Laguna: First of all, businesses can choose a service provider they trust – not a small advantage in the crazy PRISM times we live in. They can even run it themselves, being their own provider, if they trust no one. Now having a trusted Cloud Application Suite they can move all commodity desktop apps into the browser, saving them a lot of money, enabling BYOD and reducing desktop management cost significantly. Last but not least, they now have a centralized system that is available on all their devices, enabling collaboration inside the company on contacts, calendars, tasks, files etc, thus avoiding redundancies and unfortunate overlaps – gathering the knowledge of the company in one place.
You mentioned the government’s PRISM scandal. Earlier this month, we saw two encrypted email services (Lavabit and Silent Circle) shut down amid the possibility they were used by NSA leaker Edward Snowden. As you noted, Open-Xchange allows users to select a provider they trust. Can you talk a bit more about the overall approach Open-Xchange is taking towards government surveillance and data requests amid the PRISM fallout?
Laguna: Open-Xchange will not provide any means to work around government requirements. But government requirements are different in different countries and they are different depending on the size of the provider. Also, there are usually softer regulations for in-house services. So freedom of choice when it comes to choosing your provider or even being your own provider is our answer to the PRISM concerns. Here is the cheat sheet for choosing a service:
First of all the whole solution needs to be also available as software – for the provider to run it on their own premises or for a user / company deciding to run it themselves. This way the entity running the software has full control over the locality/jurisdiction and over the security options of the infrastructure: Secure SMTP, Encrypted File Systems, Certificates, HTTPS access to web services, password hashing and salting, encrypted databases, third party mail encryption / PGP / GnuPG, key management (by provider / by user) – all these things define the security level of the system and they should be under the control of the one running the software and providing the service.
Thus this excludes all solutions offered only – even partially – as a service. Obviously Open-Xchange offers everything as software.
Second, you need to know what the software does. The software should not “phone home” in an uncontrolled / unknown way. It should not do things the provider cannot be aware of. For full transparency full disclosure is required, thus the software needs to be also available in source code / Open Source, so that no black-box can be hidden inside the software.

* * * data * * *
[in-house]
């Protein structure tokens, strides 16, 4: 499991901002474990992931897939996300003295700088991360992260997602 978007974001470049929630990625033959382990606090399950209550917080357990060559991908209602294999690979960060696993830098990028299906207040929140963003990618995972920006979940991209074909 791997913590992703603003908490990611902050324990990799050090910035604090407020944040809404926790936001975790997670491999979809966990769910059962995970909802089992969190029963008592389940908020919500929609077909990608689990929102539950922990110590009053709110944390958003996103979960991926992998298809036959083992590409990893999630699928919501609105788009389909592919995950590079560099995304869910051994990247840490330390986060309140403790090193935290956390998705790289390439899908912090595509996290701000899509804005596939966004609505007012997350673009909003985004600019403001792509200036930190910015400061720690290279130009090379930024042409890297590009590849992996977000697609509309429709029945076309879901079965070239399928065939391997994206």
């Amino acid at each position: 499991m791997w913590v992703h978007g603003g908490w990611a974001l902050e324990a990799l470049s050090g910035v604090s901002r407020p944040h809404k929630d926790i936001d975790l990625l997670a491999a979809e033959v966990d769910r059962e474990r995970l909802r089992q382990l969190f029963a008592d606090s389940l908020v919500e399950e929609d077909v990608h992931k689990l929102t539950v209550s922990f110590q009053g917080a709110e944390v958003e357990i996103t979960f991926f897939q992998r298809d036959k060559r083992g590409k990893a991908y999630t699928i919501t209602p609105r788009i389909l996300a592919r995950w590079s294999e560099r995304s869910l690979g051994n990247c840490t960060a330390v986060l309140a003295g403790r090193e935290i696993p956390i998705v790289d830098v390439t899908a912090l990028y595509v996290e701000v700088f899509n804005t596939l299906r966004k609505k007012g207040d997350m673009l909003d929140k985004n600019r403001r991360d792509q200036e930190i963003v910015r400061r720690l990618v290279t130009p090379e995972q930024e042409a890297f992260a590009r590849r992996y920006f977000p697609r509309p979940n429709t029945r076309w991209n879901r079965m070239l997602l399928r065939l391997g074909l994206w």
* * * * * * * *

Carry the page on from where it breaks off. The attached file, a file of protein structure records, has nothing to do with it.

Third, the software should have an ecosystem of third party ISVs that offer add-on’s and backend components to build the solution as secure and save and with the features the provider wants it to have.
How has the cloud revolution helped enhance Email services?
Laguna: Ubiquitous availability is the biggest advance we have seen. The cloud revolution invented webmail, allowing for cheap over-the-top Email services that were unavailable before. So we went from some 400 million Email users in 1995 to 3-4 billion today, growing by 500 million every year. Email is by far the most successful web app there is, even so we have heard stories of its demise. The second benefit is that we can offload some of the stuff that was previously done with email to other cloud apps, like cloud collaboration. Email shouldn’t be a file transporter, cloud storage does this so much better. But we still need Email for notification – hey, Rafael has shared this directory with you, click here…
So Email became the Autobahn of the cloud revolution, the transport infrastructure for everything asynchronous.
Where do you see Open-Xchange headed? Are there any upcoming projects you can share with us?
Laguna: We will be showing and announcing bunch of very cool stuff at our Summit ’13 in Hamburg on September 26 ( http://summit.open-xchange.com ). We are putting our fresh money at good use, I promise!
Rafael Laguna is CEO and co-founder of Open-Xchange, providing leadership and strategic vision across the organization. Rafael has extensive experience in enterprise software, having previously held the position of VP Marketing and Business Development at SUSE Linux as well as being CEO of Micado, and also acts in an advisory role for the Open Source Business Foundation.